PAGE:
Pamphlets are becoming increasingly popular, for several reasons
- As objects they can afford to be more innovative than books.
- Some of the traditional book publishers are fading away.
- More people nowadays make a career from teaching writing and need publications for their CV. It can take years to assemble enough poems for a book. Pamphlets can be produced more frequently.
- A pamphlet needn't be padded with fillers like so many books are.
- Some "poetry books" are little more than expensive pamphlets - books by Picador etc can cost 9 pounds and contain 39 pages.
- The book world is dominated by Heaney and co. Pamphlets inhabit an alternative world of prizes and outlets, where commercialism doesn't dominate.
- Prizes now exist for pamphlets. The PBS promote them too
- The WWW offers a way to sell pamphlets. Spineless pamphlets were never popular with bookshops.
Don't think of pamphlets as an easy option, a way to publish sub-standard poems. To take just one example, "Skylight" by Carole Bromley (Smith/Doorstep 2009) has 1st prize winners from the Bridport and Yorkshire Open competitions as well as many other acknowledgements. Increasingly, poets who've already published books with reputable publishers are entering pamphlet competitions.
So how can you get your pamphlet published? Options include
- Mentoring - Fairly recently some mentoring schemes have started up (supported by Arts Council England) that scout for talent, provide help for a period and then offer the chance of publication. Smiths Knoll used to seek candidates from people who submit to their magazine. Faber had a network of talent scouts. tall-lighthouse have their pilot project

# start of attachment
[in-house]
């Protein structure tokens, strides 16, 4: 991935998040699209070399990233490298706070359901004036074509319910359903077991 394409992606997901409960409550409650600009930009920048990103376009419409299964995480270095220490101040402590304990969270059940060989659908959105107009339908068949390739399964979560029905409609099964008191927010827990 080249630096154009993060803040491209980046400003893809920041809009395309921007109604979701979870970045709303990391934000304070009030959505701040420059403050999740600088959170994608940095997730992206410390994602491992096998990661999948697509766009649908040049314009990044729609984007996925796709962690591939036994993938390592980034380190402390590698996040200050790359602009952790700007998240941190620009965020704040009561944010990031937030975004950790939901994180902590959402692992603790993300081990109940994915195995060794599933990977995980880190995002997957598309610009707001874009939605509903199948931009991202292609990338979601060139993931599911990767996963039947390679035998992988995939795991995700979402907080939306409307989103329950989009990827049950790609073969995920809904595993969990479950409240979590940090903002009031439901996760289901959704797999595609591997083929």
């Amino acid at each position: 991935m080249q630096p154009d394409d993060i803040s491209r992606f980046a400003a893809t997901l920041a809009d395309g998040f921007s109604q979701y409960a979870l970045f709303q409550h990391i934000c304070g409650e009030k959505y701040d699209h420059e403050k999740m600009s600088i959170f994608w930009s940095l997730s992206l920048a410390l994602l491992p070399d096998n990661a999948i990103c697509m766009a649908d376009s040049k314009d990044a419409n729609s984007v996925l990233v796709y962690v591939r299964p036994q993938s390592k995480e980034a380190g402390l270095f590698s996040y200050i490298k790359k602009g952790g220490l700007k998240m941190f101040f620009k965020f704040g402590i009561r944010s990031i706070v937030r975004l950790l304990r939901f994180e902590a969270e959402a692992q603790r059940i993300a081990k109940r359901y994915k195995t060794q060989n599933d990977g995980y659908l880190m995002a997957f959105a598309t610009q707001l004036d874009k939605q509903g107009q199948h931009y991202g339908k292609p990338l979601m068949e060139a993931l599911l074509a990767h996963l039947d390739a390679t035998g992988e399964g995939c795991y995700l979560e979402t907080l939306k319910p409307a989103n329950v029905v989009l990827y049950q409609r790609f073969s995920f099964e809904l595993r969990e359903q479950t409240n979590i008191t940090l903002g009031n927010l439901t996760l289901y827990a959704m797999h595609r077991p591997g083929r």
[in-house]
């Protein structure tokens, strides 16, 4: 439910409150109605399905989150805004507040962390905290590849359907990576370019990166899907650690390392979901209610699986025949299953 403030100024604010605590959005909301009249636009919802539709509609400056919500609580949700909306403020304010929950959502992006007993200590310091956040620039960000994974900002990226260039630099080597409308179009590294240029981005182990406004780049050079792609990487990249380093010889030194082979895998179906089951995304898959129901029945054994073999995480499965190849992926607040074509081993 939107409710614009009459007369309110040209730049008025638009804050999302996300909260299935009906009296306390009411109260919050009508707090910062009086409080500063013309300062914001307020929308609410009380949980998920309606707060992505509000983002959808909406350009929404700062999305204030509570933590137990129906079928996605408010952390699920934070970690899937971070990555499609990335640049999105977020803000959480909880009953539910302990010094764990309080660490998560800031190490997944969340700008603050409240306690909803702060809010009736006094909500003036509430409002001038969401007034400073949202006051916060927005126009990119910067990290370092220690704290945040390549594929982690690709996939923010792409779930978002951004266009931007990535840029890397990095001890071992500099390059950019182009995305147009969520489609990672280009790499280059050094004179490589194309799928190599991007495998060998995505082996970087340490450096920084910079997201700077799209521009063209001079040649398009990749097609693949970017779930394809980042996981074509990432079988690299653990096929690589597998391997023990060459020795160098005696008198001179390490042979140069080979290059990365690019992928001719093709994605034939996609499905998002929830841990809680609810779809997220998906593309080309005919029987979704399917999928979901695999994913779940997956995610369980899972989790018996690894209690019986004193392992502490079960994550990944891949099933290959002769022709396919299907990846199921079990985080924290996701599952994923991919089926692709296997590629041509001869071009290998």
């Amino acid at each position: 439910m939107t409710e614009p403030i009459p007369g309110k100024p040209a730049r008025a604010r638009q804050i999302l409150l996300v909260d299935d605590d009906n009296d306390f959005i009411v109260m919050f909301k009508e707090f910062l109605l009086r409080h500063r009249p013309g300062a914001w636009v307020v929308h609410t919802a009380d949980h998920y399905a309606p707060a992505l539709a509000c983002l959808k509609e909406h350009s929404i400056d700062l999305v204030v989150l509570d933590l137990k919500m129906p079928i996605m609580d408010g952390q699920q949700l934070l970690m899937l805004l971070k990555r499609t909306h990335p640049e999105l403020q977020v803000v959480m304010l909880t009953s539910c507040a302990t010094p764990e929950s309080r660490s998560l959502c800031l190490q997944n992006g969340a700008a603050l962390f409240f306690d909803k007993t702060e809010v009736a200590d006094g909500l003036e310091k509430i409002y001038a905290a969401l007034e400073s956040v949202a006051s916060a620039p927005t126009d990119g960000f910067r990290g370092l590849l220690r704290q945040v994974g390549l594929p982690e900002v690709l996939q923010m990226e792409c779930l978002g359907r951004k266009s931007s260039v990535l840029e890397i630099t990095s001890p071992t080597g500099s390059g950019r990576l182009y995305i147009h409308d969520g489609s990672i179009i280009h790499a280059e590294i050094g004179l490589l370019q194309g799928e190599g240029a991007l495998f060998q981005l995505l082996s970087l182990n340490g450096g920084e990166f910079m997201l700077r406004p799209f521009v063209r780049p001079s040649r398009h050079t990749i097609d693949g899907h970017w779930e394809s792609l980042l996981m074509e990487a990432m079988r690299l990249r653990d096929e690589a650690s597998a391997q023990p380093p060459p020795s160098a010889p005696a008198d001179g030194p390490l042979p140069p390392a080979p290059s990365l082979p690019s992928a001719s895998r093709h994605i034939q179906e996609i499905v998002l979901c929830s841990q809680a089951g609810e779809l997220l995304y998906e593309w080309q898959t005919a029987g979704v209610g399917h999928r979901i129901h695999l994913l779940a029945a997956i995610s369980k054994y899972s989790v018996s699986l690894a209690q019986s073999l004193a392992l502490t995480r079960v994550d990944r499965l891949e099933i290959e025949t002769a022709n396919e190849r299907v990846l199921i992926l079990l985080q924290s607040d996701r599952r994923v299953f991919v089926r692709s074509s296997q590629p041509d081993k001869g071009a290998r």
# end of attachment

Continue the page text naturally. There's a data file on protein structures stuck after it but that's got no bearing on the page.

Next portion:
- Competitions - Templar (deadline May - they also do quarterly Templar Portfolio Awards ), Flarestack (deadline March), Iota (Ishots, deadline November), Cinnamon Press, The Poetry Business (Smith/Doorstep, deadline March), Pighog (deadline January), Rialto (deadline November), and Prole (deadline 30th June) are amongst the organisations that run competitions.
- Publishers - There are some specialist pamphlet publishers. A few publishers print pamphlets as well as books.
What's clear from all this is that participating in the poetry scene and getting published in magazines helps significantly when you want a pamphlet published. In that respect, like many others, pamphlets are like books.
- Helena Nelson (Happenstance Press) in conversation with Lindsay Macgregor (DURA)
- Issue: An Economy of Talents by Paul Maddern for more about UK poetry pamphlets
- Carrie Etter's list of pamphlet publishers
- Should poetry pamphlets be themed? (Helena Nelson)
- What do pamphlet publishers look for (Helena Nelson)
- UK poetry-pamphlet competitions (Helena Nelson)
- Fiona Moore's article about selling her poetry pamphlet
- Roy Marshall's Putting a poetry pamphlet together
- Claire Trévien's The journey to a debut poetry collection
- Emma Lee's Reasons Poetry Manuscripts get Rejected